700 in N.J. hired to work on Sandy cleanup, thanks to U.S. grant
After months of unemployment, about 700 New Jersey residents are working again. They're now in temporary jobs helping with the cleanup from Hurricane Sandy.
A $15 million emergency grant from the federal government is funding the program that pays the workers to remove debris, rebuild dunes, and get parks back in shape, said state Labor Commissioner Hal Wirths.
"It's people that really were champing at the bit to get back to work in all walks of life from I-T workers to carpenters to every job imaginable," he said Monday. "They're so grateful that they have jobs, and I'm hoping some of those jobs will lead to permanent jobs. Some of the towns have expressed possible interest in bringing these folks on afterwards, picking some of the hardest workers."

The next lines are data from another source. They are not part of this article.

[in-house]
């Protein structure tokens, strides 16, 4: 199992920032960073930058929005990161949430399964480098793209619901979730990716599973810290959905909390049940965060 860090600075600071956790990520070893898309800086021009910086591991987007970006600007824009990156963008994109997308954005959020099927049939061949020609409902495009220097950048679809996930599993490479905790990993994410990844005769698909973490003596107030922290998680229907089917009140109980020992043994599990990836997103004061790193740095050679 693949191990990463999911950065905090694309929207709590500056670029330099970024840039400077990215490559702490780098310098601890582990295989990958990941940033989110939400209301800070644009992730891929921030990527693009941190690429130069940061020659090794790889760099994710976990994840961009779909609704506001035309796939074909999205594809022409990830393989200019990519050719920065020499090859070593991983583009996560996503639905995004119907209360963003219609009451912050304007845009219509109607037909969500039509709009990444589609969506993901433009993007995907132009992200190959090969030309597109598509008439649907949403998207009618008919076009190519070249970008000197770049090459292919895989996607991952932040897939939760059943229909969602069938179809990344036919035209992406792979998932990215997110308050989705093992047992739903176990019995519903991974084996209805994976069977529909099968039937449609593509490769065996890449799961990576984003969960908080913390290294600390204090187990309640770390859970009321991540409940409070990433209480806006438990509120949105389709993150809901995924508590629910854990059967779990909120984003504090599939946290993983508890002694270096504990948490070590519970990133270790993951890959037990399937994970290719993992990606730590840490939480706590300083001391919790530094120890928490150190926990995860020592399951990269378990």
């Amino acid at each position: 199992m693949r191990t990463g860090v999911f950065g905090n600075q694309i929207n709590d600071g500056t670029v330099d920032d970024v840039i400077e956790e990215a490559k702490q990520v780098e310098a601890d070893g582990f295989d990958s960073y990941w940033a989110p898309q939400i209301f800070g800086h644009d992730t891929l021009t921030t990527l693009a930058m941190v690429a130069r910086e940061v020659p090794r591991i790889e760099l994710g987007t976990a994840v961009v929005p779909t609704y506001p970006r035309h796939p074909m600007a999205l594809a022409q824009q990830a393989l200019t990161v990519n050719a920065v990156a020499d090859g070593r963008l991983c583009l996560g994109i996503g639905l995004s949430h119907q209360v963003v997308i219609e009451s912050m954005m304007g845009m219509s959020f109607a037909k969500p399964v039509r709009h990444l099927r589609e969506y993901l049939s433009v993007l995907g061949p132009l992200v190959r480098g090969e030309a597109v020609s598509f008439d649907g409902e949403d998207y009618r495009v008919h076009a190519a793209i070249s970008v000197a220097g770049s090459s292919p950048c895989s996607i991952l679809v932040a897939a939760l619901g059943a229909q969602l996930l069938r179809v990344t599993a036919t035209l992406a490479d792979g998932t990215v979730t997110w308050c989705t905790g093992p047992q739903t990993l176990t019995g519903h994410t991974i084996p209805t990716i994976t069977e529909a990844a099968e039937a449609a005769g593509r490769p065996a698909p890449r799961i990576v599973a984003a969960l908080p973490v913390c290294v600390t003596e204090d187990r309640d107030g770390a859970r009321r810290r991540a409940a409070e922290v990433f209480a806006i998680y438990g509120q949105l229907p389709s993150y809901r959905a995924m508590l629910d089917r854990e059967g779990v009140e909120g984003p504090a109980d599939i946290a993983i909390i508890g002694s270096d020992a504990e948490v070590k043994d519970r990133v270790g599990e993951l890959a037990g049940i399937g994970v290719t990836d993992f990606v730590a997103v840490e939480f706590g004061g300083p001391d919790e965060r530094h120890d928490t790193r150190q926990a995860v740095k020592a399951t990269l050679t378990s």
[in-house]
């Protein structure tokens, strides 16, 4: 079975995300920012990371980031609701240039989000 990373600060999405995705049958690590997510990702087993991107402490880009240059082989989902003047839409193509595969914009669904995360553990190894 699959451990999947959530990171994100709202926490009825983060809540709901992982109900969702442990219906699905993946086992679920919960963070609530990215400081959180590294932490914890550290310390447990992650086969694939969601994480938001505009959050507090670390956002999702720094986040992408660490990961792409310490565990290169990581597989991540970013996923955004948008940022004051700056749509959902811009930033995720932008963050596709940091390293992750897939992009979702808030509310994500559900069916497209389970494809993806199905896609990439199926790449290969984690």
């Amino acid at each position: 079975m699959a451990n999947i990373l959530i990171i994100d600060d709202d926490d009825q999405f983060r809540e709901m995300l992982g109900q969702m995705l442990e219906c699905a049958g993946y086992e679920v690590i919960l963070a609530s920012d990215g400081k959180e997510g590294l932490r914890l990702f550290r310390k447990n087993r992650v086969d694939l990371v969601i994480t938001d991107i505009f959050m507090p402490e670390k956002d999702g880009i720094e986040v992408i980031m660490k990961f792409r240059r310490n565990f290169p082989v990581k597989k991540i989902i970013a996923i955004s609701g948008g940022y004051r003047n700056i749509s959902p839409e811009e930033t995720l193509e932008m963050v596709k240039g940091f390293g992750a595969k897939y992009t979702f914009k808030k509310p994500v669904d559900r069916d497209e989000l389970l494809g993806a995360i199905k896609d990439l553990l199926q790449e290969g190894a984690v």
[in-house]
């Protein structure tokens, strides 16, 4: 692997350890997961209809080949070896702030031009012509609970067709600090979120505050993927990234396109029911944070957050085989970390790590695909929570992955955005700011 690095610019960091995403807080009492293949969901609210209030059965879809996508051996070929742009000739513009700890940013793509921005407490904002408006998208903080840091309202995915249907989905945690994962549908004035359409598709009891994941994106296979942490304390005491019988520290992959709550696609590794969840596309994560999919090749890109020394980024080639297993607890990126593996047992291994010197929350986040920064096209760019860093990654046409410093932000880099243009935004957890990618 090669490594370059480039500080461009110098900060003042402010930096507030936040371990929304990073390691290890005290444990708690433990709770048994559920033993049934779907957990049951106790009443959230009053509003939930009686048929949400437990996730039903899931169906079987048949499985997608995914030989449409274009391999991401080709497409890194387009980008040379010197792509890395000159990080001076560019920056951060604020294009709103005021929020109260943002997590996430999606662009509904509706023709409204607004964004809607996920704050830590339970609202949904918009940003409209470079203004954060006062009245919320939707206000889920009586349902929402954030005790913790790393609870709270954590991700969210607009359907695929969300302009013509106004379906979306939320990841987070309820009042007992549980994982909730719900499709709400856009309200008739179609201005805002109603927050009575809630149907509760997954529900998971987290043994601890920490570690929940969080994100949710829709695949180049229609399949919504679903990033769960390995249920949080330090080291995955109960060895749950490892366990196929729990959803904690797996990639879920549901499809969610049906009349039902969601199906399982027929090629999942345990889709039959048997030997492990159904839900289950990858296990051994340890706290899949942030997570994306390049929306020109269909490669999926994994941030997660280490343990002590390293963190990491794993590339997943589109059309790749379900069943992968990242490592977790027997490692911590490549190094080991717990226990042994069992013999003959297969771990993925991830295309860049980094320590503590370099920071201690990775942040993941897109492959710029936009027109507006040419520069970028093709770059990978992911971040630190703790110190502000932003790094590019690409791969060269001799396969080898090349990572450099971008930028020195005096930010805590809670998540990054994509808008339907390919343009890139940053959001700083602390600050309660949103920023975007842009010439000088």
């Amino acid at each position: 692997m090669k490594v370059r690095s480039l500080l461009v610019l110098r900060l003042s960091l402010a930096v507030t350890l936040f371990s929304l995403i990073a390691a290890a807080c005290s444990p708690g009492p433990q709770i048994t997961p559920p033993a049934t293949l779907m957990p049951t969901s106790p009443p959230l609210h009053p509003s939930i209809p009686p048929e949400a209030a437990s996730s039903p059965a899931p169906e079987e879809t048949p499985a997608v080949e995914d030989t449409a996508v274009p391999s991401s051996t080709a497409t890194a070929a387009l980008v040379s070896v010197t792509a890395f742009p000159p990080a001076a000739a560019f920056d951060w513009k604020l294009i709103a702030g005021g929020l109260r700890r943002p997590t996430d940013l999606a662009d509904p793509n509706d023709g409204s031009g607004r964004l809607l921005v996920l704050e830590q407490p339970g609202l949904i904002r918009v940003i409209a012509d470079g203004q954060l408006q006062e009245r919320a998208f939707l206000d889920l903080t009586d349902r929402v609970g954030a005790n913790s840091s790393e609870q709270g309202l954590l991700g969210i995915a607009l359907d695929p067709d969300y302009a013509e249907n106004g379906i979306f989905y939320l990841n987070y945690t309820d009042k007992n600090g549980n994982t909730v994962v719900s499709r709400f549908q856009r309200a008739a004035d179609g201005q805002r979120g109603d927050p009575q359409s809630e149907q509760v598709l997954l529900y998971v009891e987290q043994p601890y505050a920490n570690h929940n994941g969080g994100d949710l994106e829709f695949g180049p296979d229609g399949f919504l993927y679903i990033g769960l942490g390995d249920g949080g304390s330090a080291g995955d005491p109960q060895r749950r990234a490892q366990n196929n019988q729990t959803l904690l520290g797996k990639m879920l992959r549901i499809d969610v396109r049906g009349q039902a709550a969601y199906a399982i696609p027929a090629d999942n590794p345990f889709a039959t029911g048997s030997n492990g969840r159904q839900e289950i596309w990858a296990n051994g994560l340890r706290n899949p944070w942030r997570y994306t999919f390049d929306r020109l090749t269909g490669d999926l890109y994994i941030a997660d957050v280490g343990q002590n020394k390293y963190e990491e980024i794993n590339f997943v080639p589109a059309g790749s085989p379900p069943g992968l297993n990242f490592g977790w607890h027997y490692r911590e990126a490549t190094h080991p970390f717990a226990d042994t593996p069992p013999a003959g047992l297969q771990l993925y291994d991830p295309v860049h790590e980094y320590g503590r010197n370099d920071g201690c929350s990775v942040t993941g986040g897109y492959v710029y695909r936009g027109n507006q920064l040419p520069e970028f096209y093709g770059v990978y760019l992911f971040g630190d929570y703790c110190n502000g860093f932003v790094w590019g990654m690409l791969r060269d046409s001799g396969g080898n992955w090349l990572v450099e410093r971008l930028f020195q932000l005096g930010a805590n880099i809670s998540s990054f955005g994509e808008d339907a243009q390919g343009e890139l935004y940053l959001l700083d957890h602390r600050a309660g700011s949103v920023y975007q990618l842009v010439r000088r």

The workers are getting about $12,000 spread over six months. The towns and counties where they're employed are reimbursed $4,000 for fringe benefits.
Wirths anticipates the program will be expanded to about a thousand jobs and hopes the state can get additional funding from the federal government to extend it.